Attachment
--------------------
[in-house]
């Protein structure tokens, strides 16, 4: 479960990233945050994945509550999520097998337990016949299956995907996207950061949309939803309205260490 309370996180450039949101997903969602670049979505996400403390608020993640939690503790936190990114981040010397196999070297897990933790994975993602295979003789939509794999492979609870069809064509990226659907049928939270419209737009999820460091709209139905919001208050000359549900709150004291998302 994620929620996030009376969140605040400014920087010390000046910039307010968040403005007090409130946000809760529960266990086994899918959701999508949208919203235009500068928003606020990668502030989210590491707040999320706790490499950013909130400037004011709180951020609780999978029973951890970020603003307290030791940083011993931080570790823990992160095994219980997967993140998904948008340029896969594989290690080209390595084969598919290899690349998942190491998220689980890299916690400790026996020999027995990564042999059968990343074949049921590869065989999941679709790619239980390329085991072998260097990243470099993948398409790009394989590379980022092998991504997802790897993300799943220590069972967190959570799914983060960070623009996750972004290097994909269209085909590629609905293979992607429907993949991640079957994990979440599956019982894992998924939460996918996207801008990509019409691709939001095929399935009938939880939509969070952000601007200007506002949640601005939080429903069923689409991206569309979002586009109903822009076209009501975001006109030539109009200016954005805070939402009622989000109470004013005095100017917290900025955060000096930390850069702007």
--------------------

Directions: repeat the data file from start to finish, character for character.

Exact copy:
[in-house]
């Protein structure tokens, strides 16, 4: 479960990233945050994945509550999520097998337990016949299956995907996207950061949309939803309205260490 309370996180450039949101997903969602670049979505996400403390608020993640939690503790936190990114981040010397196999070297897990933790994975993602295979003789939509794999492979609870069809064509990226659907049928939270419209737009999820460091709209139905919001208050000359549900709150004291998302 994620929620996030009376969140605040400014920087010390000046910039307010968040403005007090409130946000809760529960266990086994899918959701999508949208919203235009500068928003606020990668502030989210590491707040999320706790490499950013909130400037004011709180951020609780999978029973951890970020603003307290030791940083011993931080570790823990992160095994219980997967993140998904948008340029896969594989290690080209390595084969598919290899690349998942190491998220689980890299916690400790026996020999027995990564042999059968990343074949049921590869065989999941679709790619239980390329085991072998260097990243470099993948398409790009394989590379980022092998991504997802790897993300799943220590069972967190959570799914983060960070623009996750972004290097994909269209085909590629609905293979992607429907993949991640079957994990979440599956019982894992998924939460996918996207801008990509019409691709939001095929399935009938939880939509969070952000601007200007506002949640601005939080429903069923689409991206569309979002586009109903822009076209009501975001006109030539109009200016954005805070939402009622989000109470004013005095100017917290900025955060000096930390850069702007």